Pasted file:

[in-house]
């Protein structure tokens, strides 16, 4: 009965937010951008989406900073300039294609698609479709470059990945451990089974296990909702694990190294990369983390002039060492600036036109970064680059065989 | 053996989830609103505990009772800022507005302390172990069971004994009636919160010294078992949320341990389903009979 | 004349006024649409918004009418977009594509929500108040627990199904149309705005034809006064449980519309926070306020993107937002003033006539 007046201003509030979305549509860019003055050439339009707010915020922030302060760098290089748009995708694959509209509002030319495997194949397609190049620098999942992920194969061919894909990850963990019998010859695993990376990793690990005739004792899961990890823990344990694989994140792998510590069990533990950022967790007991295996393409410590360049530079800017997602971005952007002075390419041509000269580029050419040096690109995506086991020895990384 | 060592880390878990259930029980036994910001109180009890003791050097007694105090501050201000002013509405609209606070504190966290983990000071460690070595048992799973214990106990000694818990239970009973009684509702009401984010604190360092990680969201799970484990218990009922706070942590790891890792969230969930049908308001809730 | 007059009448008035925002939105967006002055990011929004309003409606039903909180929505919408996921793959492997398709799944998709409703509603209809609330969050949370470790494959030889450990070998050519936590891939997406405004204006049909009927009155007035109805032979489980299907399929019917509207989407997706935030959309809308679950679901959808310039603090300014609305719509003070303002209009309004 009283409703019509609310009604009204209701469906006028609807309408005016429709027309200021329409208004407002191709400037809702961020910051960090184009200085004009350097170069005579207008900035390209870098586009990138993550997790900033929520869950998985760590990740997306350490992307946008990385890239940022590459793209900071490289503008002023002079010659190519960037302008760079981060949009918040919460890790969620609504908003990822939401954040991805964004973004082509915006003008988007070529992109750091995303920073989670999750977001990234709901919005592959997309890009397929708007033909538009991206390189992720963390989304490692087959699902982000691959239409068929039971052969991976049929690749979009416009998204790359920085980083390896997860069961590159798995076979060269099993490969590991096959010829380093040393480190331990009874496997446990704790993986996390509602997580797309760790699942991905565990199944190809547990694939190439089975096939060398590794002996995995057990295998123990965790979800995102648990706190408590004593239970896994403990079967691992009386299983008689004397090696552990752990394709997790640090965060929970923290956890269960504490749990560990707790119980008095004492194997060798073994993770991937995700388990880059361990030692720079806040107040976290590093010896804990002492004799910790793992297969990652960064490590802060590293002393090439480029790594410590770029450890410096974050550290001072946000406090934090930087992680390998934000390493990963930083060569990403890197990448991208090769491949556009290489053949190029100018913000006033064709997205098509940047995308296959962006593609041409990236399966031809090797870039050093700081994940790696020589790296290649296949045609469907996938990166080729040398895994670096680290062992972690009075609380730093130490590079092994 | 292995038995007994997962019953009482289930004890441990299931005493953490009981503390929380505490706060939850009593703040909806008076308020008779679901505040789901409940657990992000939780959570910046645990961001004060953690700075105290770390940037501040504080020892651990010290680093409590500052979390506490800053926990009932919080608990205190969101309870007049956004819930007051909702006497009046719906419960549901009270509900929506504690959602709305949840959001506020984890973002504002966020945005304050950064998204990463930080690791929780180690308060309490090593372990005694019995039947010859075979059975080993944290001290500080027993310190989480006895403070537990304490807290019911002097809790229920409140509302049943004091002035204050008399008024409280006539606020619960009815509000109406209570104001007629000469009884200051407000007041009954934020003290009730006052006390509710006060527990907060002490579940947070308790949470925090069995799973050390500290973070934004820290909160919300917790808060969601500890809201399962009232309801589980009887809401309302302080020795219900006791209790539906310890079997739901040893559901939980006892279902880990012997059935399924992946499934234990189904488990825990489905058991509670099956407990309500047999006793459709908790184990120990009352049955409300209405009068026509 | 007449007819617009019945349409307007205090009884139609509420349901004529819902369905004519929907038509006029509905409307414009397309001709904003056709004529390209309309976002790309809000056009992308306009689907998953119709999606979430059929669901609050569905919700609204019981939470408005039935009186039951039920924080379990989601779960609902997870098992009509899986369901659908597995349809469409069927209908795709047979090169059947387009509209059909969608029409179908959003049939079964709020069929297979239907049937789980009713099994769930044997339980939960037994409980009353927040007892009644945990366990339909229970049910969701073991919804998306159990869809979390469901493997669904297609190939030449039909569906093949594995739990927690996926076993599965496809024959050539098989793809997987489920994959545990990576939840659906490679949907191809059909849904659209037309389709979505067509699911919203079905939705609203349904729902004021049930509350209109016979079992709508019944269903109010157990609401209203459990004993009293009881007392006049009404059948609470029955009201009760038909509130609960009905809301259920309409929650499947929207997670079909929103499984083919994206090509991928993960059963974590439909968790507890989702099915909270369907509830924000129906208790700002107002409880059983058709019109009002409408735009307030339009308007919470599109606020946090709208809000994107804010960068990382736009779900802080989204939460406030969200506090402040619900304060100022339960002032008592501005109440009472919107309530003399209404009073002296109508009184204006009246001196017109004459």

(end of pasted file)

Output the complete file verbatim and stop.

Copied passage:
[in-house]
């Protein structure tokens, strides 16, 4: 009965937010951008989406900073300039294609698609479709470059990945451990089974296990909702694990190294990369983390002039060492600036036109970064680059065989 | 053996989830609103505990009772800022507005302390172990069971004994009636919160010294078992949320341990389903009979 | 004349006024649409918004009418977009594509929500108040627990199904149309705005034809006064449980519309926070306020993107937002003033006539 007046201003509030979305549509860019003055050439339009707010915020922030302060760098290089748009995708694959509209509002030319495997194949397609190049620098999942992920194969061919894909990850963990019998010859695993990376990793690990005739004792899961990890823990344990694989994140792998510590069990533990950022967790007991295996393409410590360049530079800017997602971005952007002075390419041509000269580029050419040096690109995506086991020895990384 | 060592880390878990259930029980036994910001109180009890003791050097007694105090501050201000002013509405609209606070504190966290983990000071460690070595048992799973214990106990000694818990239970009973009684509702009401984010604190360092990680969201799970484990218990009922706070942590790891890792969230969930049908308001809730 | 007059009448008035925002939105967006002055990011929004309003409606039903909180929505919408996921793959492997398709799944998709409703509603209809609330969050949370470790494959030889450990070998050519936590891939997406405004204006049909009927009155007035109805032979489980299907399929019917509207989407997706935030959309809308679950679901959808310039603090300014609305719509003070303002209009309004 009283409703019509609310009604009204209701469906006028609807309408005016429709027309200021329409208004407002191709400037809702961020910051960090184009200085004009350097170069005579207008900035390209870098586009990138993550997790900033929520869950998985760590990740997306350490992307946008990385890239940022590459793209900071490289503008002023002079010659190519960037302008760079981060949009918040919460890790969620609504908003990822939401954040991805964004973004082509915006003008988007070529992109750091995303920073989670999750977001990234709901919005592959997309890009397929708007033909538009991206390189992720963390989304490692087959699902982000691959239409068929039971052969991976049929690749979009416009998204790359920085980083390896997860069961590159798995076979060269099993490969590991096959010829380093040393480190331990009874496997446990704790993986996390509602997580797309760790699942991905565990199944190809547990694939190439089975096939060398590794002996995995057990295998123990965790979800995102648990706190408590004593239970896994403990079967691992009386299983008689004397090696552990752990394709997790640090965060929970923290956890269960504490749990560990707790119980008095004492194997060798073994993770991937995700388990880059361990030692720079806040107040976290590093010896804990002492004799910790793992297969990652960064490590802060590293002393090439480029790594410590770029450890410096974050550290001072946000406090934090930087992680390998934000390493990963930083060569990403890197990448991208090769491949556009290489053949190029100018913000006033064709997205098509940047995308296959962006593609041409990236399966031809090797870039050093700081994940790696020589790296290649296949045609469907996938990166080729040398895994670096680290062992972690009075609380730093130490590079092994 | 292995038995007994997962019953009482289930004890441990299931005493953490009981503390929380505490706060939850009593703040909806008076308020008779679901505040789901409940657990992000939780959570910046645990961001004060953690700075105290770390940037501040504080020892651990010290680093409590500052979390506490800053926990009932919080608990205190969101309870007049956004819930007051909702006497009046719906419960549901009270509900929506504690959602709305949840959001506020984890973002504002966020945005304050950064998204990463930080690791929780180690308060309490090593372990005694019995039947010859075979059975080993944290001290500080027993310190989480006895403070537990304490807290019911002097809790229920409140509302049943004091002035204050008399008024409280006539606020619960009815509000109406209570104001007629000469009884200051407000007041009954934020003290009730006052006390509710006060527990907060002490579940947070308790949470925090069995799973050390500290973070934004820290909160919300917790808060969601500890809201399962009232309801589980009887809401309302302080020795219900006791209790539906310890079997739901040893559901939980006892279902880990012997059935399924992946499934234990189904488990825990489905058991509670099956407990309500047999006793459709908790184990120990009352049955409300209405009068026509 | 007449007819617009019945349409307007205090009884139609509420349901004529819902369905004519929907038509006029509905409307414009397309001709904003056709004529390209309309976002790309809000056009992308306009689907998953119709999606979430059929669901609050569905919700609204019981939470408005039935009186039951039920924080379990989601779960609902997870098992009509899986369901659908597995349809469409069927209908795709047979090169059947387009509209059909969608029409179908959003049939079964709020069929297979239907049937789980009713099994769930044997339980939960037994409980009353927040007892009644945990366990339909229970049910969701073991919804998306159990869809979390469901493997669904297609190939030449039909569906093949594995739990927690996926076993599965496809024959050539098989793809997987489920994959545990990576939840659906490679949907191809059909849904659209037309389709979505067509699911919203079905939705609203349904729902004021049930509350209109016979079992709508019944269903109010157990609401209203459990004993009293009881007392006049009404059948609470029955009201009760038909509130609960009905809301259920309409929650499947929207997670079909929103499984083919994206090509991928993960059963974590439909968790507890989702099915909270369907509830924000129906208790700002107002409880059983058709019109009002409408735009307030339009308007919470599109606020946090709208809000994107804010960068990382736009779900802080989204939460406030969200506090402040619900304060100022339960002032008592501005109440009472919107309530003399209404009073002296109508009184204006009246001196017109004459």